As mentioned above, the directors should first propose all measures that are likely to reduce future losses, improve the company’s profitability, reduce its expenses or enhance the value of some of its assets.

At this stage, they may also assess the suitability of initiating a judicial reorganisation procedure.

Such a procedure aims at allowing enterprises in financial distress, but still having prospect for recovery, to continue all or part of their business as a going concern, by preventing – during maximum six months (the “Suspension period” – renewable once for six months):

  • any sale of the debtor’s movable/immovable assets resulting from creditors’ pending enforcement measures, except when the date of the auction has been scheduled within two months as from the date of the filing of the debtor’s application;
  • that the debtor is declared bankrupt or is judicially liquidated.

Because of the health crisis, several courts of enterprise (and notably the French Brussels court of enterprise) have decided to stay all of their hearings from 19 March up until 20 April 2020 (subject to re-evaluation at this date), except for urgent cases.

Nevertheless, if a company may benefit from a judicial reorganisation procedure, we recommend filing a petition via the electronic insolvency registry (REGSOL) even in the absence of hearing until 20 April (or later). Indeed, as long as the court has not ruled on the petition, the debtor is protected from almost all enforcement measures and from a declaration of bankruptcy (art. XX.44 of the Economic Code).

3. In case continuity of the enterprise is compromised: the dissolution of the company

If there is no prospect for recovery and if bankruptcy conditions are not met, the directors should in principle and under normal circumstances (see below) propose the winding-up of the company. To this end, the directors shall submit to the general meeting a special report justifying the winding-up of the company as well as a statement summarising the active and passive situation of the company, dated not more than three months ago. This statement must be subject to an audit report by the statutory auditor or, failing that, by an external auditor or chartered accountant. The winding-up must then be recorded in a notarial deed.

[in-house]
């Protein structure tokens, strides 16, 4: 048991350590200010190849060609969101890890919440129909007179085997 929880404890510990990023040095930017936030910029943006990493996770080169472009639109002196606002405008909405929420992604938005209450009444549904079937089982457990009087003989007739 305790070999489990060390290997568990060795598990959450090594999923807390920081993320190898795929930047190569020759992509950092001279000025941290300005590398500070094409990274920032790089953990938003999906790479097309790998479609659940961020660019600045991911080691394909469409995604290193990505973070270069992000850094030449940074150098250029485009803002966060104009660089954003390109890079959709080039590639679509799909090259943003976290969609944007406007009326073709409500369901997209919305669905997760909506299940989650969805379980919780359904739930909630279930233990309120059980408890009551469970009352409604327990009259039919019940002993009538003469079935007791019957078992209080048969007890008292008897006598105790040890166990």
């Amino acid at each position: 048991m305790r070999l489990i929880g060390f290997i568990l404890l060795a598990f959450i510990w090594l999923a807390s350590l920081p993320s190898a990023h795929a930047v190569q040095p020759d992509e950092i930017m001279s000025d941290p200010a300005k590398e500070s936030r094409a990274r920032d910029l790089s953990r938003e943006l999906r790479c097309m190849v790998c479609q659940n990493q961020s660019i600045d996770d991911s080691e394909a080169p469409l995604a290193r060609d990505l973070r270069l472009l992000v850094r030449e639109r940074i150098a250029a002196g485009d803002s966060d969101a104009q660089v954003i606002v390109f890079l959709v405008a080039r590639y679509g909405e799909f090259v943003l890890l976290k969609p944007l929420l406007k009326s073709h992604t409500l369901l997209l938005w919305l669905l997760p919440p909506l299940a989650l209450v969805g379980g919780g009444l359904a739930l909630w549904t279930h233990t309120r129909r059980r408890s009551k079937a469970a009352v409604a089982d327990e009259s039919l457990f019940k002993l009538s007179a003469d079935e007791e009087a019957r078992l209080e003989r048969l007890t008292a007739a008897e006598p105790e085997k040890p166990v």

The Royal Federation of Belgian Notaries has instructed the Belgian notaries’ offices to receive only “urgent” deeds, but internal circulars confirm that transactions on corporate assets and warning bell procedures are of such an urgent nature. The notary should confirm this on a case-by-case basis.

Before considering this option, directors will be well advised to keep the company alive to the extent possible and at least until the end of the health crisis to make sure there is no prospect for recovery and, for example, envisage a judicial reorganisation procedure.

4. Final option: the admission of bankruptcy

In case the company cannot overcome its financial difficulties so that the conditions of bankruptcy are met at some point, directors must make an admission of bankruptcy via the electronic insolvency registry (REGSOL). The admission should be filed within the month of the fulfilment of these two conditions:

  • when it can no longer pay its debts as they fall due (permanent cessation of payment), and
  • when its creditors’ confidence is tainted (its credit is exhausted).

In case they fail to proceed with the admission of bankruptcy, directors might be held liable and might face criminal sanctions. Still, the Government is currently examining the possibility to put on hold the obligation for directors to make an admission of bankruptcy.

Also, governmental discussions are pending about the possibility to freeze bankruptcy proceedings initiated against companies that encounter financial difficulties because of the governmental health security measures. In other words, companies would be protected from being declared bankrupted upon request of a third party/ the Public prosecutor until the end of the crisis.

We are closely monitoring the Government’s decisions in this regard and we will keep you posted as soon as other measures enter into force.


It is not possible at this time to predict the outcome of this crisis. Nor is it possible to determine the extent to which courts and tribunals will show leniency to directors who have not fully complied with their obligations. Many parameters will no doubt be taken into consideration, but proactive directors who meet the basic requirements outlined above should be beyond reproach.


Axel MaeterlinckFanny Laune and Maxime Born